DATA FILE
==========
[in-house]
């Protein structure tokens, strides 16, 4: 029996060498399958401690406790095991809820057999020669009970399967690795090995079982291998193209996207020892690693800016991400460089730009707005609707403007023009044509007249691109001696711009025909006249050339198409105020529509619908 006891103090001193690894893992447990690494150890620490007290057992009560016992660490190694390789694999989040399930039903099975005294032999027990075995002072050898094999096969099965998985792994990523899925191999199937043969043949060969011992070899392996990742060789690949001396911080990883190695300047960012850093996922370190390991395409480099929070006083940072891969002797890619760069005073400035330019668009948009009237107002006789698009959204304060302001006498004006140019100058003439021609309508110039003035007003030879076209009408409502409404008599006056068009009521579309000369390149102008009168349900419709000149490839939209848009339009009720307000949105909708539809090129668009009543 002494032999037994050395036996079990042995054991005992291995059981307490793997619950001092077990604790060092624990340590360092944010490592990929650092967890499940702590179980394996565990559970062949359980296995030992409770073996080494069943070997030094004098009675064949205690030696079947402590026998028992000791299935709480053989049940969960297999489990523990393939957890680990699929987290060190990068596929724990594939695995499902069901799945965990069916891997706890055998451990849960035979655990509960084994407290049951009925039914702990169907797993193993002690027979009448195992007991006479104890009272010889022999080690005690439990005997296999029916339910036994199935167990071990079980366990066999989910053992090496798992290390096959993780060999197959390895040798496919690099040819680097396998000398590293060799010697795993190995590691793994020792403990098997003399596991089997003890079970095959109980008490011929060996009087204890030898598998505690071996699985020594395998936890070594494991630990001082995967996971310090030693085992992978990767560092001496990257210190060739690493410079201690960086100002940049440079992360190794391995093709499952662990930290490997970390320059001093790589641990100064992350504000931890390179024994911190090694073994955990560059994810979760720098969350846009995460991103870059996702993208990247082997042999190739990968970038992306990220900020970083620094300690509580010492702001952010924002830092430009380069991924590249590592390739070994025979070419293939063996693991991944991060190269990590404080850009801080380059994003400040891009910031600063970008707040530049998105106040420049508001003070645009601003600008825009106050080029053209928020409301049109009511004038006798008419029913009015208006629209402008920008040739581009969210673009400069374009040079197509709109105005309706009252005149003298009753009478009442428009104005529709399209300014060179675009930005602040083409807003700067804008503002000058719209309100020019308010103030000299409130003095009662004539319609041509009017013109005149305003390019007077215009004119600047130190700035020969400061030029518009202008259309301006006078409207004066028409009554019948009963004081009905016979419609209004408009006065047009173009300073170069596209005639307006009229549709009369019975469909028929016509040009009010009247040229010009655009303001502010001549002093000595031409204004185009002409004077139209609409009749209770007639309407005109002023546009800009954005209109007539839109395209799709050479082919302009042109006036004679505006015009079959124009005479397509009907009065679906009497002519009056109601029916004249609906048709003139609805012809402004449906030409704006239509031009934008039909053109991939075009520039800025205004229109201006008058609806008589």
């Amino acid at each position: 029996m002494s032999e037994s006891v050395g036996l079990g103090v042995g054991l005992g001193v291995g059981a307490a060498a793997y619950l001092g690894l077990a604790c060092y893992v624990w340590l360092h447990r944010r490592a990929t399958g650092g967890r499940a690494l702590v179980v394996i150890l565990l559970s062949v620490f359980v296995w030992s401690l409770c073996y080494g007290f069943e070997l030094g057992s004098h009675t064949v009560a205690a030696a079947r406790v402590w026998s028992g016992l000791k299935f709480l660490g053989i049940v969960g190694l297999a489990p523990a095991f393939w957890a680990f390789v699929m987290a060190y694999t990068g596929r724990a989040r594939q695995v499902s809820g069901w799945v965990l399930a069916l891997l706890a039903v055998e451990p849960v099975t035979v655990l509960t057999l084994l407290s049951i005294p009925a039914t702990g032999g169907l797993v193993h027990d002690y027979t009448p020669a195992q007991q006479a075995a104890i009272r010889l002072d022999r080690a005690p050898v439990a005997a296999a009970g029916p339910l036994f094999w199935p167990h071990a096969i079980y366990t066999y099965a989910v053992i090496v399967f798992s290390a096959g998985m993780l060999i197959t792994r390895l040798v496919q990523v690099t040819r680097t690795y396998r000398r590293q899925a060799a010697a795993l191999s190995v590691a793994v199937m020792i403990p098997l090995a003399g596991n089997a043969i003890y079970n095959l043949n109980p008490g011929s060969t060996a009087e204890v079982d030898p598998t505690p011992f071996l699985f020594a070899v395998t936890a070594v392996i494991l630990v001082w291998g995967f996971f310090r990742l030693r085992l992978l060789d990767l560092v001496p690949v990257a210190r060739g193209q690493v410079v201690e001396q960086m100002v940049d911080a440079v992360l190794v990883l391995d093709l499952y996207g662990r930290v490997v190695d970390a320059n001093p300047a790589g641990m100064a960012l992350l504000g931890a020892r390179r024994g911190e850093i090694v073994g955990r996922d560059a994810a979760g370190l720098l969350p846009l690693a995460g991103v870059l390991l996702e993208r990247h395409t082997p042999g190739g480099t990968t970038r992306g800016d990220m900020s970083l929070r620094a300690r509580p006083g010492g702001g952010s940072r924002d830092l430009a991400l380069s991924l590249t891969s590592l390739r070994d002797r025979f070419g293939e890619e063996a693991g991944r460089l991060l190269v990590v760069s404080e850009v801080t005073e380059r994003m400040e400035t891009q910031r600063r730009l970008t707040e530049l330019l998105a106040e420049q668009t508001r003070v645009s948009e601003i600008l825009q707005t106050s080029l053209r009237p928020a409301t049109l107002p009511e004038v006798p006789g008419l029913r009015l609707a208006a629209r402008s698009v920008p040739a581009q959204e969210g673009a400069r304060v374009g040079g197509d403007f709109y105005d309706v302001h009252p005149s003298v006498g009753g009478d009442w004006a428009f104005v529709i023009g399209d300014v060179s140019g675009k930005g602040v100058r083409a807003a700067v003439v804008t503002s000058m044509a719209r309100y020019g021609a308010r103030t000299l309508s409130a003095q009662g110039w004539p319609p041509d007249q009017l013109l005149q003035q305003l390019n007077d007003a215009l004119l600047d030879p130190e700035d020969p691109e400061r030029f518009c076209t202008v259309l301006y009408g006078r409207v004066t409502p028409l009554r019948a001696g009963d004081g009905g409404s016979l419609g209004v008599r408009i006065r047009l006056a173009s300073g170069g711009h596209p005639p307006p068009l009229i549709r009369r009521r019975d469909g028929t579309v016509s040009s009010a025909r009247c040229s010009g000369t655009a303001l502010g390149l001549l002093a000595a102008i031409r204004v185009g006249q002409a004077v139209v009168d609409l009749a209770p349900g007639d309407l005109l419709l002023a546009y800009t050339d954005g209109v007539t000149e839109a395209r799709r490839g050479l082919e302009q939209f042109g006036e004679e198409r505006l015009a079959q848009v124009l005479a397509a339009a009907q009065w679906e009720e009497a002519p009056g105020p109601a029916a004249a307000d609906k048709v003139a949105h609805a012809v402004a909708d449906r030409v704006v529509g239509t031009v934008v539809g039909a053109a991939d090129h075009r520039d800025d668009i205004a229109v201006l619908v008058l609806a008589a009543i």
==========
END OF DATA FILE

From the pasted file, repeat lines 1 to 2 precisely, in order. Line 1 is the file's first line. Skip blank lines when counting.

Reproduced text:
[in-house]
């Protein structure tokens, strides 16, 4: 029996060498399958401690406790095991809820057999020669009970399967690795090995079982291998193209996207020892690693800016991400460089730009707005609707403007023009044509007249691109001696711009025909006249050339198409105020529509619908 006891103090001193690894893992447990690494150890620490007290057992009560016992660490190694390789694999989040399930039903099975005294032999027990075995002072050898094999096969099965998985792994990523899925191999199937043969043949060969011992070899392996990742060789690949001396911080990883190695300047960012850093996922370190390991395409480099929070006083940072891969002797890619760069005073400035330019668009948009009237107002006789698009959204304060302001006498004006140019100058003439021609309508110039003035007003030879076209009408409502409404008599006056068009009521579309000369390149102008009168349900419709000149490839939209848009339009009720307000949105909708539809090129668009009543 002494032999037994050395036996079990042995054991005992291995059981307490793997619950001092077990604790060092624990340590360092944010490592990929650092967890499940702590179980394996565990559970062949359980296995030992409770073996080494069943070997030094004098009675064949205690030696079947402590026998028992000791299935709480053989049940969960297999489990523990393939957890680990699929987290060190990068596929724990594939695995499902069901799945965990069916891997706890055998451990849960035979655990509960084994407290049951009925039914702990169907797993193993002690027979009448195992007991006479104890009272010889022999080690005690439990005997296999029916339910036994199935167990071990079980366990066999989910053992090496798992290390096959993780060999197959390895040798496919690099040819680097396998000398590293060799010697795993190995590691793994020792403990098997003399596991089997003890079970095959109980008490011929060996009087204890030898598998505690071996699985020594395998936890070594494991630990001082995967996971310090030693085992992978990767560092001496990257210190060739690493410079201690960086100002940049440079992360190794391995093709499952662990930290490997970390320059001093790589641990100064992350504000931890390179024994911190090694073994955990560059994810979760720098969350846009995460991103870059996702993208990247082997042999190739990968970038992306990220900020970083620094300690509580010492702001952010924002830092430009380069991924590249590592390739070994025979070419293939063996693991991944991060190269990590404080850009801080380059994003400040891009910031600063970008707040530049998105106040420049508001003070645009601003600008825009106050080029053209928020409301049109009511004038006798008419029913009015208006629209402008920008040739581009969210673009400069374009040079197509709109105005309706009252005149003298009753009478009442428009104005529709399209300014060179675009930005602040083409807003700067804008503002000058719209309100020019308010103030000299409130003095009662004539319609041509009017013109005149305003390019007077215009004119600047130190700035020969400061030029518009202008259309301006006078409207004066028409009554019948009963004081009905016979419609209004408009006065047009173009300073170069596209005639307006009229549709009369019975469909028929016509040009009010009247040229010009655009303001502010001549002093000595031409204004185009002409004077139209609409009749209770007639309407005109002023546009800009954005209109007539839109395209799709050479082919302009042109006036004679505006015009079959124009005479397509009907009065679906009497002519009056109601029916004249609906048709003139609805012809402004449906030409704006239509031009934008039909053109991939075009520039800025205004229109201006008058609806008589």